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Jockey safety vests not behind rise in neck and spine injuries – research

racing2Jockey safety vests are not to blame for a rise in fall-related neck and spine injuries, Australian research has shown.

The study into the effectiveness of the vests, compulsory for jockeys and trackwork riders since 1998, indicated that most neck and spine injuries resulted from head impacts against which the vests were not designed to provide protection.

However, its work has also led to the racing industry suspending the use of one vest by jockeys.

Safety vests are now an established part of the kit worn by jockeys in Australia.

The physical and financial cost of jockey fall injuries is substantial – industry information suggests the average time lost following a fall is more than 500 hours per incident, with the claim cost from horse-related falls amounting to about $A3 million a year.

The research, part-funded by the Rural Industries Research and Development Corporation (RIRDC), with significant backing from the racing industry, included four main components.

The first was a survey of jockeys to get an insight into their views on the safety vests currently used; the second was an analysis of insurance claim data about injuries before and after the introduction of safety vests; the third was a review of video footage of jockey falls from horses; and the fourth was the testing of the most popular safety vests against Australian standards.

The jockey survey found that while there were positive views on the safety benefits of vests, many riders were not completely satisfied with the comfort or protection offered by them and some concerns were raised about whether vests were contributing to a perceived increase in spinal and neck fractures.

The analysis of insurance claim data showed a reduction over time in injuries in areas protected by the vests, such as the back, chest and ribs, but an increase in spinal and neck fractures.

The review of video footage by a biomedical engineer suggested spinal and neck fractures were mainly caused by the rider’s head hitting the turf after taking a forward dive off the horse into the track.

As safety vests are not designed to protect the upper spinal column from these types of injuries, the report determined that such injuries are not a result of a fault in the vests.

All safety vests used by Australian jockeys were tested against standards approved in the Australian Rules of Racing.

Of the two most popular vests worn by jockeys, one vest performed extremely well, while the other vest comprehensively failed the testing.

Based on these results, the Australian Racing Board (ARB) moved in September 2013 to ban the use of the Tipperary vest by licensed jockeys, track riders and stable hands.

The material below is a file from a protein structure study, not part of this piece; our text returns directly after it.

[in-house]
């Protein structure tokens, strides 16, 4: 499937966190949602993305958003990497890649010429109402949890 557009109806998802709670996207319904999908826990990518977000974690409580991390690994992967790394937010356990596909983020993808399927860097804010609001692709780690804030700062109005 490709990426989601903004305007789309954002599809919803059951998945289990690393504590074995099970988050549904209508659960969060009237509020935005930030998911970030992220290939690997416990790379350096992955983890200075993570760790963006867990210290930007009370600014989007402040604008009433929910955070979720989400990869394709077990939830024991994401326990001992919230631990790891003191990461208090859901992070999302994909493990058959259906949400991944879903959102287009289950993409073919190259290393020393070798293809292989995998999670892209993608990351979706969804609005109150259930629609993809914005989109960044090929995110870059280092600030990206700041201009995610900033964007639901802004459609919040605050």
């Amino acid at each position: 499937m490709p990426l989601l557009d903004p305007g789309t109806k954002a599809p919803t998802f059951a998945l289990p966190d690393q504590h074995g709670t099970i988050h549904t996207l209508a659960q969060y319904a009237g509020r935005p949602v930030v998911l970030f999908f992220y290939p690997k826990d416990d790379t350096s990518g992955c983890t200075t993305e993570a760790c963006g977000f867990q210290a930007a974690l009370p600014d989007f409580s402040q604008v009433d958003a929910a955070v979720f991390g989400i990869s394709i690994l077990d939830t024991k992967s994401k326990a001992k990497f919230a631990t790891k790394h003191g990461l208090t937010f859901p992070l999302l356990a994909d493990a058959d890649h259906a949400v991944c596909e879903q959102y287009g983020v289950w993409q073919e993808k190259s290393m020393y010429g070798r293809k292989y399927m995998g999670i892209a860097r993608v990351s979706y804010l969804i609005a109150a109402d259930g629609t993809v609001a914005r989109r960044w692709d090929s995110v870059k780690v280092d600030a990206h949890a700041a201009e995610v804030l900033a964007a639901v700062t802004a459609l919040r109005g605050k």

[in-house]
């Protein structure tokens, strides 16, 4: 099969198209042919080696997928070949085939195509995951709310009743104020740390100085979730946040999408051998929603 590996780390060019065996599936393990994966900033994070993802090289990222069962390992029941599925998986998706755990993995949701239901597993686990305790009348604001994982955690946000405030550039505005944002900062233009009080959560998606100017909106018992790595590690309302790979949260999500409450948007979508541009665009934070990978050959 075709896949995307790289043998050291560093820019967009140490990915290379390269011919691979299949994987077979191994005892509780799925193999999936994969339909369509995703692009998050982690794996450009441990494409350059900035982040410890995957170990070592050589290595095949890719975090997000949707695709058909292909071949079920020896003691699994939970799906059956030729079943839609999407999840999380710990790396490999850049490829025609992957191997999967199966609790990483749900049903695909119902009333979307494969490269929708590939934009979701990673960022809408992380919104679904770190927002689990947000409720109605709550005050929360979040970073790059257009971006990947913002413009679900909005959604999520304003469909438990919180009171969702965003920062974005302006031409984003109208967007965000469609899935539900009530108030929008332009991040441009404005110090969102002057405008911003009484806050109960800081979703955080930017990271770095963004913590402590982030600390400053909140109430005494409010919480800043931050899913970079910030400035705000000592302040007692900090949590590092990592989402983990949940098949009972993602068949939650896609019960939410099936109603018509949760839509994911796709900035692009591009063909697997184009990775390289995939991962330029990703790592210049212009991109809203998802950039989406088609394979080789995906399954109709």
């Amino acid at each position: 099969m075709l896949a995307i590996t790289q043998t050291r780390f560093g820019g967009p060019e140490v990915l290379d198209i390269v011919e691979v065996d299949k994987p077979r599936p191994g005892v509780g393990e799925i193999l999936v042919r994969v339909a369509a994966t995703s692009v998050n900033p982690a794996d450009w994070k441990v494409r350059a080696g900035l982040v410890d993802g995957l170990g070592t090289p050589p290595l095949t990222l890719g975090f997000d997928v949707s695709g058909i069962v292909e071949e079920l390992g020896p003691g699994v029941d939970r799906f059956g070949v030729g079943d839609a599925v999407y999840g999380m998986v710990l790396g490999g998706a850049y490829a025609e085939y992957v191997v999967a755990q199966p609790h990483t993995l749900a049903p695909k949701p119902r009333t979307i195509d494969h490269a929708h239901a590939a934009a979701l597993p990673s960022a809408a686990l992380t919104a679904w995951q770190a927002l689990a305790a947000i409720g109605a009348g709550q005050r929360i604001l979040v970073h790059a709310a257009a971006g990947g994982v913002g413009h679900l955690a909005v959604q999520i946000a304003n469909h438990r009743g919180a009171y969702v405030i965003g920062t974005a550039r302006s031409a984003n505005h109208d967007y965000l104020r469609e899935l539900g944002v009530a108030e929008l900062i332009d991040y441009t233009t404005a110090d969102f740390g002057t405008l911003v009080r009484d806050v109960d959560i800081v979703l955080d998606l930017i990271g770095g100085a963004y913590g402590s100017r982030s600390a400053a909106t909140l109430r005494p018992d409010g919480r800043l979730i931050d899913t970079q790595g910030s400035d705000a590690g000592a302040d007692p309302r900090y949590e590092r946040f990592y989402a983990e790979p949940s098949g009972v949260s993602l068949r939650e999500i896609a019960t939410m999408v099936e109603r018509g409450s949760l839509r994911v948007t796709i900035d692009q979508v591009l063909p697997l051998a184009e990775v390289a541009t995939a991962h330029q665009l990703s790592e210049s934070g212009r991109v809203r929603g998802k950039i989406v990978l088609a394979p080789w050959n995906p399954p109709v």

RIRDC managing director Craig Burns said the report would be a catalyst for the industry to make further improvements to the safety equipment used by jockeys and trackwork riders.

“The adoption of this report’s research findings will make long-lasting improvements to the safety of jockeys and trackwork riders in Australia,” Burns said.

ARB chief executive Peter McGauran said the report has allowed the horse racing industry to make important decisions based on solid research and hard facts.

“Jockey safety is of paramount importance to the Australian thoroughbred racing industry and the equipment available to jockeys must offer effective protection whilst being comfortable under riding conditions.

“Striking a balance between protection and wearability is a particular challenge for racing authorities given the uniqueness of race riding,” McGauran said.

“It’s vital that we base safety equipment standards on the best available science and this report makes a major contribution to our understanding of the benefits of riding vests.

“The RIRDC study has already seen the ARB act to ban the Tipperary vest because it didn’t meet the required standard, and it will also be the basis on which the ARB will shortly introduce more rigorous approval and compliance processes for other vests.”

The report makes several recommendations aimed at improving jockey safety. These include changes to the ARB’s standard for vests, improving systems for approving vests and better systems for monitoring compliance and vest performance. The ARB has already decided to adopt all of the report’s key safety recommendations.

The report’s principal researcher was Dr Caroline Foote from Equine Consulting Services.

The jockey vest samples, from left, Racesafe, Tipperary, Descente and Komperdell Ballistic (motorcycle back protector/vest).

The jockey vest samples, from left, Racesafe, Tipperary, Descente and
Komperdell Ballistic (motorcycle back protector/vest).

The report, titled Evaluation of safety vests – Health and safety in Australian racing, is available for free download from the RIRDC website www.rirdc.gov.au.

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